Am I the only one who doesn’t get the logic of trashing our urban environment in order “to save the environment”? There are two issues that need to be addressed: the Department of Public Works needs to write tickets for illegal posting of notices in public space, and the Sierra Club needs to step up and stop the use of their name being used to trash our urban environment.


National Capital Medical Center (NCMC) Requires Full Disclosure of Facts
Samuel Jordan, Health Care Now!,

An article appearing in The Washington Times, on Friday, December 30, 2005 (, reported that Howard University Hospital (HUH) lost $17.3 million in its FY 2005 financial statement. This loss follows a correction made in the hospital’s FY 2004 financial statement over one year after it was released — a $150 million reported loss was adjusted to a $1.2 million profit. “Who’s minding the store?” is a question we wouldn’t normally ask unless the response conveys implications for the public treasury. In this case, it does. Should we entrust the publicly funded National Capital Medical Center (NCMC), a $400 million hospital construction project, to a health provider that has generated marginal profits over the last decade, has recorded a mammoth loss that was not recognized as an accounting error for a whole year, then experienced an “unadjustable loss” five-times the magnitude of its usual marginal profits? That is what we’re being asked to do, without a demonstration of competence or fiscal capacity, by HUH and the mayor’s office.

How will Howard finance three to five years of anticipated losses before the NCMC is profitable, if then? What range of services will be available at NCMC? What schools, departments, offices, clinics, specialties? And can this market support them? What role will NCMC play in improving the abysmal health status indicators suffered by too many DC residents? How will the hospital attract a customer base dominated by health care consumers who can pay their own way? What changes will have to be made in the hospital operations on Georgia Avenue? Will these changes precipitate a slow or rapid descent to closure or sale of the existing hospital? Will Howard’s recent problems with JACHO, the hospital and clinical program accrediting association, be resolved? Isn’t there some other way to bail out HUH? If that’s a desirable objective, let’s use more direct and effective methods. Who needs a charade?

It can be argued that Howard never intended to assume responsibility for a new hospital until the administration made it an offer it couldn’t refuse. The deal was pretty irresistible: We’ll build it. You operate it and take the profits. Whether you or we can afford it or not, the public won’t let us fail. This is very similar to the baseball stadium deal. The taxpaying public deserves some answers to some pretty basic questions. In a recent posting, Health Care Now! announced the opening of its survey line at 547-3237. Please call this number and register your support for a fully transparent, multimedia, real-time disclosure of the facts in the NCMC project. In light of the recent disclosures, the survey line will remain open until Tuesday, January 31. The Mayor’s Office, HUH and the Council should designate responsible representatives to discuss the project and respond to questions from the public. Circumventing the Certificate of Need review process and limiting public discourse to a few forums and Council hearings will not permit the many interested residents who can follow the discussion via cable and radio to assure themselves that this project is well-considered and of value proportionate to the public investment and guarantees.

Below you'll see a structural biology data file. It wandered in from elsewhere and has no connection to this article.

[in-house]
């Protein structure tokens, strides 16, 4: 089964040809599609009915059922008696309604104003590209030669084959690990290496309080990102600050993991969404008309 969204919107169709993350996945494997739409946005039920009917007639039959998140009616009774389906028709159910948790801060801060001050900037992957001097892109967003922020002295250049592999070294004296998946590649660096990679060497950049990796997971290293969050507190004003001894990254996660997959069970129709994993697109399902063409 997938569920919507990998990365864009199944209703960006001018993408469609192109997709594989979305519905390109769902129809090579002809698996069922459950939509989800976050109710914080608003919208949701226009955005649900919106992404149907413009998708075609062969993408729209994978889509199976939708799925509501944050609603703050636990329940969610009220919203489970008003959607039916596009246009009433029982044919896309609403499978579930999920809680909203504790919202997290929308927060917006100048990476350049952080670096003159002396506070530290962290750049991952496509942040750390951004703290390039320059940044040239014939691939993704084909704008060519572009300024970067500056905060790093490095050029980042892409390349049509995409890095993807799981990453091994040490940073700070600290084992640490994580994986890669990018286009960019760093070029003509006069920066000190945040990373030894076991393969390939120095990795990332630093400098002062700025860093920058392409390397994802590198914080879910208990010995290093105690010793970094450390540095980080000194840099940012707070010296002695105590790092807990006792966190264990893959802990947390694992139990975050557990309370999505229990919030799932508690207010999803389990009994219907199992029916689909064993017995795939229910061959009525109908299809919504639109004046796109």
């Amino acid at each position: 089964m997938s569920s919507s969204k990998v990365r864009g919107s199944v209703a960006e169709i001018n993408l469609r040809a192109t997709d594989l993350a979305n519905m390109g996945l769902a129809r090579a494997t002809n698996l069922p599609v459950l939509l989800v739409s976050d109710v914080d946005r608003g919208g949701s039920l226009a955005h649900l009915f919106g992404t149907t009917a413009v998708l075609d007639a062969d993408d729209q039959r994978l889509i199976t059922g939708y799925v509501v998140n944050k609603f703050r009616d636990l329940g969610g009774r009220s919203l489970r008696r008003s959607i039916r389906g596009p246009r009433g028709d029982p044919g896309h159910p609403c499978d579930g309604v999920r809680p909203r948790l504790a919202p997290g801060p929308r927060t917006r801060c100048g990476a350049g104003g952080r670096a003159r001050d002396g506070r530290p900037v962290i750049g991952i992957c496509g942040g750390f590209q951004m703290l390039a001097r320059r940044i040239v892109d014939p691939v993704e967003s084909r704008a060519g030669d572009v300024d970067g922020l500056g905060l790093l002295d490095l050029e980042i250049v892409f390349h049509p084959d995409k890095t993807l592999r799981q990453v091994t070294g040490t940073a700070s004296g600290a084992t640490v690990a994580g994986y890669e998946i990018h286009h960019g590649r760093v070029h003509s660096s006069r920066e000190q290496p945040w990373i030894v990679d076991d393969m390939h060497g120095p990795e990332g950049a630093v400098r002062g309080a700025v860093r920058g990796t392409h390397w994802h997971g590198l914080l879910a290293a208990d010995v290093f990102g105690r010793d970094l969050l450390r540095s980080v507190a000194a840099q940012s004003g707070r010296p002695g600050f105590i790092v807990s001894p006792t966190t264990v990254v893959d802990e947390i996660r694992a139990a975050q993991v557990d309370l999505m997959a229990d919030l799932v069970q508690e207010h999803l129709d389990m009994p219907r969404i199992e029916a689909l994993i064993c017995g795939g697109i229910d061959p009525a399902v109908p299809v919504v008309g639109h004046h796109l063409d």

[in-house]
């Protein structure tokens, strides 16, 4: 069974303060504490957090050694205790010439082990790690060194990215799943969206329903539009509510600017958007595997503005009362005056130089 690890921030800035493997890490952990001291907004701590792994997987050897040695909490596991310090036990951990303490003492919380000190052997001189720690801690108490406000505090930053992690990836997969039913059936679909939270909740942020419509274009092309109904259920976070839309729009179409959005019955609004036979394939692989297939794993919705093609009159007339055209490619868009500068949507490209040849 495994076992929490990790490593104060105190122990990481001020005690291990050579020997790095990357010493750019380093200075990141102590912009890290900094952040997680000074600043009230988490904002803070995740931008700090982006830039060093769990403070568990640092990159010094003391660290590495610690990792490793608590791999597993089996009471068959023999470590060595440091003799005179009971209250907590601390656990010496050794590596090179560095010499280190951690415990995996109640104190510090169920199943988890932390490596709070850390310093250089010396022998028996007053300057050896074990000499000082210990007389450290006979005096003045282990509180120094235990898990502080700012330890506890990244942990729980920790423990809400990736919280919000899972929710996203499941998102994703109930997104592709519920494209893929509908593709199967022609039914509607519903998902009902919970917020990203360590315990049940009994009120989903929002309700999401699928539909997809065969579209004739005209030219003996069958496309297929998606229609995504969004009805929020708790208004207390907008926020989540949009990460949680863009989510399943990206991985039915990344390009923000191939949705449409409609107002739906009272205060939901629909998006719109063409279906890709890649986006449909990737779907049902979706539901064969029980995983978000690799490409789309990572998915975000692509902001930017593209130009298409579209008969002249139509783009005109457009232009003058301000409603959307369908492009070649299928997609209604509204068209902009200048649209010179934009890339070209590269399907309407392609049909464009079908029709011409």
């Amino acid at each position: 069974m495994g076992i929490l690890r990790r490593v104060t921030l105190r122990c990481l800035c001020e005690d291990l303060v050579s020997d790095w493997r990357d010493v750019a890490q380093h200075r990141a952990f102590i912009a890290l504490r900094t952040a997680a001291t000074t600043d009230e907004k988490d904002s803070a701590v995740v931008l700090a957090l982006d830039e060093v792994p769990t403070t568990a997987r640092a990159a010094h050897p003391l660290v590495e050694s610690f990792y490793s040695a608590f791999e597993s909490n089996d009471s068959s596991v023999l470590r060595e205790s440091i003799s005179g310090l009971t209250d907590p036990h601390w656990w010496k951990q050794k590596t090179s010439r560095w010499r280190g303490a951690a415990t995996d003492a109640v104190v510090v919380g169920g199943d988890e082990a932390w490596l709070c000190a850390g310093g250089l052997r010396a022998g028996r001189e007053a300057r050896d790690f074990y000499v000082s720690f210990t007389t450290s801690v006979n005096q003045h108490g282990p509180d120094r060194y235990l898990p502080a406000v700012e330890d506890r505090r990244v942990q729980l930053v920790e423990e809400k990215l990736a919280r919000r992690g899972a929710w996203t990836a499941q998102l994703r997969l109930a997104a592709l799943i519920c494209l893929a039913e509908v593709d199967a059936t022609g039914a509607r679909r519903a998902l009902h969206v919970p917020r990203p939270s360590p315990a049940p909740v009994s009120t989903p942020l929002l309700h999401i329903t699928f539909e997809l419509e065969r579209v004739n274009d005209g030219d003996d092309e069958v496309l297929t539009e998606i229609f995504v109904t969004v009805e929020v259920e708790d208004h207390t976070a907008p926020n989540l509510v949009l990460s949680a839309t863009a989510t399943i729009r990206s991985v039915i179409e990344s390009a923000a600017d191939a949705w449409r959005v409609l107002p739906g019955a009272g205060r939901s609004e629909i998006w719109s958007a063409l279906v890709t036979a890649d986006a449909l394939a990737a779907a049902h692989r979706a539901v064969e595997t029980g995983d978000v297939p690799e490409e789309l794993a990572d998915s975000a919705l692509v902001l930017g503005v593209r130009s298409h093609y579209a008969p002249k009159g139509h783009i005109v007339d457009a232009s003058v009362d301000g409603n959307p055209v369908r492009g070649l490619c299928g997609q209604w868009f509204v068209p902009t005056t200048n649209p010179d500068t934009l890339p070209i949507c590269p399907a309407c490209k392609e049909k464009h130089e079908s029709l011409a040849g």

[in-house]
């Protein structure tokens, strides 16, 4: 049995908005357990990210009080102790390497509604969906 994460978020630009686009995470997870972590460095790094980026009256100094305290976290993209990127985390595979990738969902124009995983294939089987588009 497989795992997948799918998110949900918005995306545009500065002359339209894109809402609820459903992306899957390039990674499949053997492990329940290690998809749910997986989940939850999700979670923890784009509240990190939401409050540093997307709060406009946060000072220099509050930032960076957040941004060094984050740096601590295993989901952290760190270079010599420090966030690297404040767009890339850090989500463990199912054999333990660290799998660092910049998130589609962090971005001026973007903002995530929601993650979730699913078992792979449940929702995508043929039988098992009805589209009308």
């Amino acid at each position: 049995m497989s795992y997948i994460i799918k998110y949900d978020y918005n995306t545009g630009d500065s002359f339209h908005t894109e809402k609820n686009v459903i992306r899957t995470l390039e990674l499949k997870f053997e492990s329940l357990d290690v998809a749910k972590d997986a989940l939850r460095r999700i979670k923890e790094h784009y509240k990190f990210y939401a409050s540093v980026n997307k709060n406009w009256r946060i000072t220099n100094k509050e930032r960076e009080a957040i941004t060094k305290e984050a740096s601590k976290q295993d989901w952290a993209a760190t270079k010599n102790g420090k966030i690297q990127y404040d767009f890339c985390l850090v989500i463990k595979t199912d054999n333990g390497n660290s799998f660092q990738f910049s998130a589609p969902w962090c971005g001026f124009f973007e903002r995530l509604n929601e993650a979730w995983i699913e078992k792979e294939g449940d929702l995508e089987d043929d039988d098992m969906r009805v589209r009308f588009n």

Cleveland Park Citizens Association, January 7
George Idelson,

The Cleveland Park Citizens Association will meet on Saturday, January 7, 10:15 a.m., at the Cleveland Park Library, Connecticut Avenue and Newark Street, NW. The agenda includes an open forum on a group of current issues: 1) Tregaron: Preservation or Development? The historic landmark between Macomb Street and Klingle Road has been threatened by development for decades. A settlement may be near. What will it mean for the neighborhood? 2) Making Connecticut Avenue safer: what will it take? A recent tragic accident has a lot of people thinking about ways to improve pedestrian and vehicle safety. 3) Another bank on Connecticut Avenue? BB&T has applied for a special zoning exception to move into the old McDonald’s Restaurant building. Would it be a plus for the neighborhood? 4) Proposed expansion of historic Macklin Apartments. The Macklin apartment building at Newark and Connecticut is a familiar Art Deco landmark. A developer says there is room to expand. Not everyone agrees. For more information, contact the Cleveland Park Citizens Association, 362-4279 and


Chevy Chase Center Construction Watch, January 14
Lauren Searl,

Saturday, January 14, 10:00 a.m.-12:00 p.m. Construction watch tour of Chevy Chase Center. Originally built as 98,000 square feet of retail space, the totally redeveloped Chevy Chase Center in Friendship Heights, MD, has morphed into a 426,000-square-foot complex of high-end commercial, retail, and office structures. The architecture firm HOK’s design includes two parks that provide a pedestrian-friendly streetscape. Joel Miller, project manager with James G. Davis Construction, will lead a tour of this project, scheduled for completion in June. Open only to National Building Museum members, $18. Space is limited. Prepaid registration required. To register, call the Museum or visit beginning Thursday, December 22.